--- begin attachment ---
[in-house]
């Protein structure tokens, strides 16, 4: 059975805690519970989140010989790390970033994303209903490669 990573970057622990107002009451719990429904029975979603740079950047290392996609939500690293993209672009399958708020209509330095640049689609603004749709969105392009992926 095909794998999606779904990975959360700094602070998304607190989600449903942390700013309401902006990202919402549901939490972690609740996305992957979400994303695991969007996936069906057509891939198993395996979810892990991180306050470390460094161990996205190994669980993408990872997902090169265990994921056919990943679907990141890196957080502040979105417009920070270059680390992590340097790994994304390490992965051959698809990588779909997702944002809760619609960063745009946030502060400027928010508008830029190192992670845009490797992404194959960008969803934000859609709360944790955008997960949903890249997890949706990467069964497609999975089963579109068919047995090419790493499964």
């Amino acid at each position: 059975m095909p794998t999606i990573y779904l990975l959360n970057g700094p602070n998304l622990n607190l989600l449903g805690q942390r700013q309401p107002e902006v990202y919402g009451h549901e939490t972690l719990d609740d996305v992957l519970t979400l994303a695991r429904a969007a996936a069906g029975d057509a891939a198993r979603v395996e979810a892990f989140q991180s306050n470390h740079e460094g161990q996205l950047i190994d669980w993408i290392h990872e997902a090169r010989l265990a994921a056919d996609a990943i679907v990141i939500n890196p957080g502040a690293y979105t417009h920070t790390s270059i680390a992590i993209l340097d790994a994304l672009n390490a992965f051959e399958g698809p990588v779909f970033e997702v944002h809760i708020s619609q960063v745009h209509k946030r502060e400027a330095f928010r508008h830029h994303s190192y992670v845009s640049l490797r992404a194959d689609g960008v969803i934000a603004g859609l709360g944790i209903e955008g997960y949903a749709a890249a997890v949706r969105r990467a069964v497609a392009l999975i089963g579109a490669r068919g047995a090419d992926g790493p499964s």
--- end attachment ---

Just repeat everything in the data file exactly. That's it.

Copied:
[in-house]
């Protein structure tokens, strides 16, 4: 059975805690519970989140010989790390970033994303209903490669 990573970057622990107002009451719990429904029975979603740079950047290392996609939500690293993209672009399958708020209509330095640049689609603004749709969105392009992926 095909794998999606779904990975959360700094602070998304607190989600449903942390700013309401902006990202919402549901939490972690609740996305992957979400994303695991969007996936069906057509891939198993395996979810892990991180306050470390460094161990996205190994669980993408990872997902090169265990994921056919990943679907990141890196957080502040979105417009920070270059680390992590340097790994994304390490992965051959698809990588779909997702944002809760619609960063745009946030502060400027928010508008830029190192992670845009490797992404194959960008969803934000859609709360944790955008997960949903890249997890949706990467069964497609999975089963579109068919047995090419790493499964």
């Amino acid at each position: 059975m095909p794998t999606i990573y779904l990975l959360n970057g700094p602070n998304l622990n607190l989600l449903g805690q942390r700013q309401p107002e902006v990202y919402g009451h549901e939490t972690l719990d609740d996305v992957l519970t979400l994303a695991r429904a969007a996936a069906g029975d057509a891939a198993r979603v395996e979810a892990f989140q991180s306050n470390h740079e460094g161990q996205l950047i190994d669980w993408i290392h990872e997902a090169r010989l265990a994921a056919d996609a990943i679907v990141i939500n890196p957080g502040a690293y979105t417009h920070t790390s270059i680390a992590i993209l340097d790994a994304l672009n390490a992965f051959e399958g698809p990588v779909f970033e997702v944002h809760i708020s619609q960063v745009h209509k946030r502060e400027a330095f928010r508008h830029h994303s190192y992670v845009s640049l490797r992404a194959d689609g960008v969803i934000a603004g859609l709360g944790i209903e955008g997960y949903a749709a890249a997890v949706r969105r990467a069964v497609a392009l999975i089963g579109a490669r068919g047995a090419d992926g790493p499964s």